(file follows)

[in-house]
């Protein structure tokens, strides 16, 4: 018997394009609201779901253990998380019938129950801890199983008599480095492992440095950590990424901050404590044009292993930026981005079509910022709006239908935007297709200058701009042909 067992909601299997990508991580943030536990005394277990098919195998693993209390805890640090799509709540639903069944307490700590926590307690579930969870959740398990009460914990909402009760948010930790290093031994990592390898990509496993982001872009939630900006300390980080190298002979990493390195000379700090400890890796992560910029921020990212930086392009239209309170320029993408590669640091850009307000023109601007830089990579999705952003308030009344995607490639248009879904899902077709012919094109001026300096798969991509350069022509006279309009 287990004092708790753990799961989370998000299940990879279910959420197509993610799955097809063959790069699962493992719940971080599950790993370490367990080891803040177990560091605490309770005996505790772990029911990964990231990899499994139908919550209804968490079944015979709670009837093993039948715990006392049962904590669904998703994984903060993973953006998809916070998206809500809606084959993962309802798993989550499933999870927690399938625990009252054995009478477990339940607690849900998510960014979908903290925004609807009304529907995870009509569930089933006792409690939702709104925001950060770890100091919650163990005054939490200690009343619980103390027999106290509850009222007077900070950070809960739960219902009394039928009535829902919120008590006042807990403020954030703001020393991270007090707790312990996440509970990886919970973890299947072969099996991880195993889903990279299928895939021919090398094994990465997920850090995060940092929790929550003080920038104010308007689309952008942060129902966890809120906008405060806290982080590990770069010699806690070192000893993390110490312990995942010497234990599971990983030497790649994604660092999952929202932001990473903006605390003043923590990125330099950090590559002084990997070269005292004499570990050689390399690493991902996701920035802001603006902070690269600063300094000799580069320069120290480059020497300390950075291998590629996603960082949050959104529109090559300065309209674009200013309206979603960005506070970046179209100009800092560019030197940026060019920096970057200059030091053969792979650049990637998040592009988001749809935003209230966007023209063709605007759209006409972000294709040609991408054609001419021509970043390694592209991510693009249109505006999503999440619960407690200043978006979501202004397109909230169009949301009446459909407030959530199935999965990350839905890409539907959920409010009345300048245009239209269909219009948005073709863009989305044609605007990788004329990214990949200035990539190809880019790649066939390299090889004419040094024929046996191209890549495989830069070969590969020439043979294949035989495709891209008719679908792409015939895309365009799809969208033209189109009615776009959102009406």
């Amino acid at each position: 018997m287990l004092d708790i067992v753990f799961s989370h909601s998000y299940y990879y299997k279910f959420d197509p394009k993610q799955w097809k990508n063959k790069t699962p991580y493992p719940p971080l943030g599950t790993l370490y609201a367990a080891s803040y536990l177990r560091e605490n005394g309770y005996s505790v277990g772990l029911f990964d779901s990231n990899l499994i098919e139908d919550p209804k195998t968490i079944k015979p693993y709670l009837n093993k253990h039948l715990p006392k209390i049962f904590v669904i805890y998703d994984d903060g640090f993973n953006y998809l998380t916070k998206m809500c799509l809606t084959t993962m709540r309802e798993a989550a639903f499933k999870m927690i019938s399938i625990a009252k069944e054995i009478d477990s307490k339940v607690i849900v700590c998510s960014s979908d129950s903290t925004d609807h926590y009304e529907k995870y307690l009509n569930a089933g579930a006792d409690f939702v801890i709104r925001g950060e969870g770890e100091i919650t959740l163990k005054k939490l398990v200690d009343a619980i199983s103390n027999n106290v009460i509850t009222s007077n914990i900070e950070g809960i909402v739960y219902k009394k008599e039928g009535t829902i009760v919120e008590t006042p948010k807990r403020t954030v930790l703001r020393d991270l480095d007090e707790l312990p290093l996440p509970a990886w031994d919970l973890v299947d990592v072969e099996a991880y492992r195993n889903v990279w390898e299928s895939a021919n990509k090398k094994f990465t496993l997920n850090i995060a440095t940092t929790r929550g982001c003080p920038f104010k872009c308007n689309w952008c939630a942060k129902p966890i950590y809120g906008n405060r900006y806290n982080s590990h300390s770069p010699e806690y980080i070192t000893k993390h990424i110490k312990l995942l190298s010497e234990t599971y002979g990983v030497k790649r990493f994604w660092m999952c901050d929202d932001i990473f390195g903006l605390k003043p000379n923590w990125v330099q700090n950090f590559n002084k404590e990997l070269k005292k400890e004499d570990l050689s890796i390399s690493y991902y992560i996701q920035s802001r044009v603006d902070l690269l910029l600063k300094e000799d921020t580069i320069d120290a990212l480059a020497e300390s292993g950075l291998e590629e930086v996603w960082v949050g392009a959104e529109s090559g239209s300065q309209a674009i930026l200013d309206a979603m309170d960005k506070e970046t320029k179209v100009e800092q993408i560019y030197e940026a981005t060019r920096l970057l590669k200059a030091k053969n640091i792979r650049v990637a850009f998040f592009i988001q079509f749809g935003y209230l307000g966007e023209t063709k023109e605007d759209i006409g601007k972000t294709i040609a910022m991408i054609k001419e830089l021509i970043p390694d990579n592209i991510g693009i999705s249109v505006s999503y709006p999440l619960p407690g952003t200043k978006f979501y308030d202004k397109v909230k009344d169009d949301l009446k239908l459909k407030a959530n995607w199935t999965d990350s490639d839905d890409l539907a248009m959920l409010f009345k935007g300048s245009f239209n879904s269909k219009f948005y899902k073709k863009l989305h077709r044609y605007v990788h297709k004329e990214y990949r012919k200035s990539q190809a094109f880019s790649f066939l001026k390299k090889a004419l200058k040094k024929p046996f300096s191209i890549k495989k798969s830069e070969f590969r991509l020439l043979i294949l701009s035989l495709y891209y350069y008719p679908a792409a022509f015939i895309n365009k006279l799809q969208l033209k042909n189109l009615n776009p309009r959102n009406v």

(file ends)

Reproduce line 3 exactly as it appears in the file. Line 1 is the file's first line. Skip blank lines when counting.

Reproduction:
């Amino acid at each position: 018997m287990l004092d708790i067992v753990f799961s989370h909601s998000y299940y990879y299997k279910f959420d197509p394009k993610q799955w097809k990508n063959k790069t699962p991580y493992p719940p971080l943030g599950t790993l370490y609201a367990a080891s803040y536990l177990r560091e605490n005394g309770y005996s505790v277990g772990l029911f990964d779901s990231n990899l499994i098919e139908d919550p209804k195998t968490i079944k015979p693993y709670l009837n093993k253990h039948l715990p006392k209390i049962f904590v669904i805890y998703d994984d903060g640090f993973n953006y998809l998380t916070k998206m809500c799509l809606t084959t993962m709540r309802e798993a989550a639903f499933k999870m927690i019938s399938i625990a009252k069944e054995i009478d477990s307490k339940v607690i849900v700590c998510s960014s979908d129950s903290t925004d609807h926590y009304e529907k995870y307690l009509n569930a089933g579930a006792d409690f939702v801890i709104r925001g950060e969870g770890e100091i919650t959740l163990k005054k939490l398990v200690d009343a619980i199983s103390n027999n106290v009460i509850t009222s007077n914990i900070e950070g809960i909402v739960y219902k009394k008599e039928g009535t829902i009760v919120e008590t006042p948010k807990r403020t954030v930790l703001r020393d991270l480095d007090e707790l312990p290093l996440p509970a990886w031994d919970l973890v299947d990592v072969e099996a991880y492992r195993n889903v990279w390898e299928s895939a021919n990509k090398k094994f990465t496993l997920n850090i995060a440095t940092t929790r929550g982001c003080p920038f104010k872009c308007n689309w952008c939630a942060k129902p966890i950590y809120g906008n405060r900006y806290n982080s590990h300390s770069p010699e806690y980080i070192t000893k993390h990424i110490k312990l995942l190298s010497e234990t599971y002979g990983v030497k790649r990493f994604w660092m999952c901050d929202d932001i990473f390195g903006l605390k003043p000379n923590w990125v330099q700090n950090f590559n002084k404590e990997l070269k005292k400890e004499d570990l050689s890796i390399s690493y991902y992560i996701q920035s802001r044009v603006d902070l690269l910029l600063k300094e000799d921020t580069i320069d120290a990212l480059a020497e300390s292993g950075l291998e590629e930086v996603w960082v949050g392009a959104e529109s090559g239209s300065q309209a674009i930026l200013d309206a979603m309170d960005k506070e970046t320029k179209v100009e800092q993408i560019y030197e940026a981005t060019r920096l970057l590669k200059a030091k053969n640091i792979r650049v990637a850009f998040f592009i988001q079509f749809g935003y209230l307000g966007e023209t063709k023109e605007d759209i006409g601007k972000t294709i040609a910022m991408i054609k001419e830089l021509i970043p390694d990579n592209i991510g693009i999705s249109v505006s999503y709006p999440l619960p407690g952003t200043k978006f979501y308030d202004k397109v909230k009344d169009d949301l009446k239908l459909k407030a959530n995607w199935t999965d990350s490639d839905d890409l539907a248009m959920l409010f009345k935007g300048s245009f239209n879904s269909k219009f948005y899902k073709k863009l989305h077709r044609y605007v990788h297709k004329e990214y990949r012919k200035s990539q190809a094109f880019s790649f066939l001026k390299k090889a004419l200058k040094k024929p046996f300096s191209i890549k495989k798969s830069e070969f590969r991509l020439l043979i294949l701009s035989l495709y891209y350069y008719p679908a792409a022509f015939i895309n365009k006279l799809q969208l033209k042909n189109l009615n776009p309009r959102n009406v």